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How a blood-stained knife nailed killer husband



For seven years Caroline Wanjiru Maina endured an abusive marriage. Her husband, Mr Evans Karari Mwangi, often beat her up and threatened to kill her.

But she braved it all, hoping that he would one day change for the better.

The couple operated a pub – Kaska Inn – on Kenyatta Road, Juja.

But on the night of January 23, 2016, on their way home in Kenyatta Road Estate after closing the pub, tragedy struck.

Mwangi would turn up in his neighbour’s house at 3.30am in a T-shirt soaked with blood. He called out Fredrick Kamira Mugendi through the window claiming that they had been attacked by thugs.

He was injured on his ribs but the injury was not serious. He told Mugendi that following the attack, Carol had run away.

Mugendi woke up his two neighbours and they went to the couple’s residence to check whether Carol had arrived.

Stabbed severally

She wasn’t there. The witness recalled Mwangi was hysterically calling out “babe babe”.

The neighbour later offered him food, water and a place to sleep.

Six days later police visited Mugendi’s home. During a search, they found a knife on a slab at the front of the house.

The case investigating officer, Chief Inspector Police Jacinta Kalundu, said the knife which appeared to have blood stains was taken to government chemist.

The DNA profile generated from the blood stains matched the DNA profile of Carol’s blood sample.

It is this incriminating evidence, coupled with the neighbour’s testimony that linked Mwangi to his wife’s murder.

It would emerge on their way home on the fateful night, Mwangi drew a knife and stabbed her severally on the chest.

Blood-stained knife

To conceal the murder weapon, he threw the blood-stained knife on the roof of his neighbour’s house.

Mwangi has since been convicted for murder by the High Court in Kiambu and is awaiting sentencing.

He was described by some prosecution witnesses as a boyfriend of the deceased and by others as her husband. All witnesses however confirmed the accused and Carol lived together for about seven years.

Lucy Wanjiku, mother to the deceased, and Esther Njeri, her younger sister, said the accused used to assault Carol “savagely”.

Lucy described their relationship at the beginning as being good but later it deteriorated.

The mother said Carol would call at 2am to report that Mwangi wanted to kill her.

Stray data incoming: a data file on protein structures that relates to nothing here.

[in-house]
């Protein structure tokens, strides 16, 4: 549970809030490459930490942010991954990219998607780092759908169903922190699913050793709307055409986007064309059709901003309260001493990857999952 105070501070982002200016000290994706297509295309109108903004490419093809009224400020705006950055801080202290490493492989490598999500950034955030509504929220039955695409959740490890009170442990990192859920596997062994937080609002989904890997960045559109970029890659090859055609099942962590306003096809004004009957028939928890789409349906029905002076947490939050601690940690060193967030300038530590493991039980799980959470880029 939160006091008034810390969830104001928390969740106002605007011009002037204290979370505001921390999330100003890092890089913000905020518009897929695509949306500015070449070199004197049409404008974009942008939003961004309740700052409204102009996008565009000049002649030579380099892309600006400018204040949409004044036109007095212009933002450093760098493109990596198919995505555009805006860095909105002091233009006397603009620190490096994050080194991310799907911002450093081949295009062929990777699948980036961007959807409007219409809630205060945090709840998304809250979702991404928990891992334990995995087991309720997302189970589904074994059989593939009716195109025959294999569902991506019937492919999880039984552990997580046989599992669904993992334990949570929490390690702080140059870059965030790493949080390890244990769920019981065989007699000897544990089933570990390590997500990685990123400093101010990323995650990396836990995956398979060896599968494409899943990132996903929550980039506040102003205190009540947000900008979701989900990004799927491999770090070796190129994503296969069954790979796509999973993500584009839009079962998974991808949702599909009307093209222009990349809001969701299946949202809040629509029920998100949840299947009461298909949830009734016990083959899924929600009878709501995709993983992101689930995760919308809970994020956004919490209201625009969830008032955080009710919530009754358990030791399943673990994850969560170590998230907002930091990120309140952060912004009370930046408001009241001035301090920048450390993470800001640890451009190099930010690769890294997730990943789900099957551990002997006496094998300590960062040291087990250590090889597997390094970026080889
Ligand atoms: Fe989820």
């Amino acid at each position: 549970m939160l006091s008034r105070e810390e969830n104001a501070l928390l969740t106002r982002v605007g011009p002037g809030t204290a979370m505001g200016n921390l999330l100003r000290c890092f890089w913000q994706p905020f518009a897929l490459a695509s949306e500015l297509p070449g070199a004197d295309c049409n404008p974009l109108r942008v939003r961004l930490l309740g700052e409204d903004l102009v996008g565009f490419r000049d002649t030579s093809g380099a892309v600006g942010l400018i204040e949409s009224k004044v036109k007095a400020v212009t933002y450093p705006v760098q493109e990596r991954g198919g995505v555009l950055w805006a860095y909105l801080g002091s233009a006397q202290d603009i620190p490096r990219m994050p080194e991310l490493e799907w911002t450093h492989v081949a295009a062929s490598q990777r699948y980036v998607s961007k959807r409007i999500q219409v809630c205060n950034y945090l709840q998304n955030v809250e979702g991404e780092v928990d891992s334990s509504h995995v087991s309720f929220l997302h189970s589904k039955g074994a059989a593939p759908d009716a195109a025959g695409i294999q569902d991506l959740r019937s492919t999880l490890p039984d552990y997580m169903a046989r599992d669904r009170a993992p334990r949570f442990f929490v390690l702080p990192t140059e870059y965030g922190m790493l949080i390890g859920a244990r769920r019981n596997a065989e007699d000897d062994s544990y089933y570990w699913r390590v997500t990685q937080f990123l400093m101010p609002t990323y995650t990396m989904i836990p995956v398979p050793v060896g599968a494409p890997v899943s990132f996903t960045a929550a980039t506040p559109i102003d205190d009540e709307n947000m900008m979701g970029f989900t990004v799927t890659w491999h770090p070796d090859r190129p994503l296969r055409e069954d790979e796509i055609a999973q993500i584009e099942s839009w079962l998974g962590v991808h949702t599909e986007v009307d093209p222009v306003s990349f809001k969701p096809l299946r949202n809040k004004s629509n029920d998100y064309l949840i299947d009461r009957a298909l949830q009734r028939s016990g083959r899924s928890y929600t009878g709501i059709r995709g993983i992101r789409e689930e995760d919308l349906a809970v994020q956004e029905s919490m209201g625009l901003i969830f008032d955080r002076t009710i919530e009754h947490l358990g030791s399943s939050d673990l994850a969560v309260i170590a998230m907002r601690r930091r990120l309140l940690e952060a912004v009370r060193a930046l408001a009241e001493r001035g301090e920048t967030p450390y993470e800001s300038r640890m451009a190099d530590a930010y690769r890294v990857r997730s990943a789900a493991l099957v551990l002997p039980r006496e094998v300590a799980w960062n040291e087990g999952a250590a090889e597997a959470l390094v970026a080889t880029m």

“I would often take a boda boda to go rescue her.  She called me to go rescue her at least five times. Once I had to move her from where she was living to come living (sic) with me because of how she had been beaten… within two months Karis (accused) came back to live with her.  But they fought again,” she testified.

Post-mortem report

One day Mwangi broke Carol’s teeth and also damaged the house until they were evicted.

On that day Mwangi also attacked his mother-in-law. “The landlord had a gun and it’s what saved us,” testified Carol’s mother.

Justice Mary Kasango concluded that lack of defensive marks on Carol’s hands meant she was unaware of the imminent attack from her lover or that she was attacked by someone she knew from whom she least expected such an attack.

“The doctor who carried out the post-mortem examination noted that the deceased did not have defensive marks.  That finding is contrary to the defence offered by the accused that they were attacked by thugs,” said the judge.

The judge said Mwangi had malice aforethought because there was no evidence that the couple reached their residence.

The evidence showed the accused was armed with a knife as the couple went home.

Fateful night

“It is clear to this court that the accused who, prior to their walking home was armed with a knife, had malice aforethought.  He intended to cause grievous harm and even death to the deceased,” said justice Kasango.

On the fateful night, the two had argued over a customer who had walked into the bar shortly before closing time.

It would seem from the evidence of the lady bar-tender, Lydia Nabwire, that the accused was displeased when Carol countermanded his instruction to the bar tender not to serve the late customer.

“Carol and Karis started arguing with each other about this issue. They used to argue all the time. They would also often fight in front of customers,” testified the bar-tender.

The accused gave no more details about the alleged attack.

“One would expect details of how they, the thugs, approached them. What they said to accused and deceased, if any, to give an impression they would attack and most importantly how the accused got his injuries.  Other than saying they were attacked by thugs the other happenings which led the accused to run to the neighbour’s place is shrouded in mystery,” said Justice Kasango.

Scene of attack

When police took away Carol’s body, she was found to have her money and phone.

Mwangi had produced a P3 form to prove the injuries suffered during the attack by thugs. He said the deceased screamed and he ran to the home of a neighbour.

Together with the neighbours they went to the scene of attack and to the club but they did not find Carol.

On their relationship, the accused stated that “previously, I and deceased had moments of difficulties but we always resolved them peaceful. I never assaulted the deceased during our cohabitation…Both of us were drunk on the material night.”

The court noted Carol’s mother testified in detail how the accused used to assault her.

“It must therefore be assumed to be correct. Similarly the testimony of the differences that occurred between accused and deceased on the material night as stated by the bar-tender was not subjected to cross examination,” said the judge.

The court found the circumstantial evidence was sufficient to convict him.

By Nation

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